Here's Boomer (a Viper pilot) from the 1978 "Battlestar Galactica" wearing his Viper pilot's helmet.
If you believe creator Glen A. Larson (and there are reasons not to), the show was conceived in the late 1960s as Adam's Ark -- where Bible stories would be translated into an outer space setting, complete with a Captain Adam commanding a starship full of animals and peoples seeking a new planet. Well.
After the success of Star Wars in 1977, Universal Studios decided to give Larson -- a wildly successful television producer -- the chance to do his own sci fi series. For a time, the lead characters of "Skyler" (Skywalker) and Princes Lycro (Leia) were the main characters. But Larson quickly changed this.
Larson drew heavily on his own Mormon faith as well as Erik von Daniken's best-selling junk-science book Chariots of the Gods (the old "ancient aliens" story). Larson also liberally imported elements from ancient Egyptian, Greek, and Roman cultures into his show. Many of these were plot elements -- with the Twelve Colonies named for the 12 signs of the zodiac, the names of people like Apollo and Athena, the home planet Kobol suspiciously sounding like the planet Kolob found in Mormon scripture, and so on.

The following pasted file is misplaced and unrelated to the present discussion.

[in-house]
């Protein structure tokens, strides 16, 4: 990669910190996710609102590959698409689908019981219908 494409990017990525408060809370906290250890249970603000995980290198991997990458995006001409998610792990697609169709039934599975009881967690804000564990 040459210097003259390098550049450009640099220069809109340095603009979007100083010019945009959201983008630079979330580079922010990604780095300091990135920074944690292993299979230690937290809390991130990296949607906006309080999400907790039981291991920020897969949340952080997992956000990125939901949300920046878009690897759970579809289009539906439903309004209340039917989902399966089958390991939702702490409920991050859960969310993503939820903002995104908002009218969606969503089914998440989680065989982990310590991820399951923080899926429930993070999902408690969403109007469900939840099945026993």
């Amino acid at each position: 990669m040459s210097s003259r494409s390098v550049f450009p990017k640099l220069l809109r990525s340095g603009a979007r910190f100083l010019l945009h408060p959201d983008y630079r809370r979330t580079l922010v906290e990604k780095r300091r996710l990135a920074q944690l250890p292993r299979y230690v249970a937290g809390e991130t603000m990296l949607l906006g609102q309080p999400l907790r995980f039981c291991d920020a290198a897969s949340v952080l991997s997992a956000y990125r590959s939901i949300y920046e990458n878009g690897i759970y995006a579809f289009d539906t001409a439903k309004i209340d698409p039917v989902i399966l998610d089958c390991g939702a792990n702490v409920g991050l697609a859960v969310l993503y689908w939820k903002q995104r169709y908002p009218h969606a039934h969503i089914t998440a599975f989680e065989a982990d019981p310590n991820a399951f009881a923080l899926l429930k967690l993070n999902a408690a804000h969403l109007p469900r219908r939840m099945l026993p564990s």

Other elements were visual. The Viper pilot's helmet, for example clearly drew on the distinctive gold and blue banding found on the death mask of King Tut, as well as the pharoahnic headdress. Each battlestar had its own 3D device atop the helmet.
You can more clearly see the Galactica's device atop Apollo's helmet here.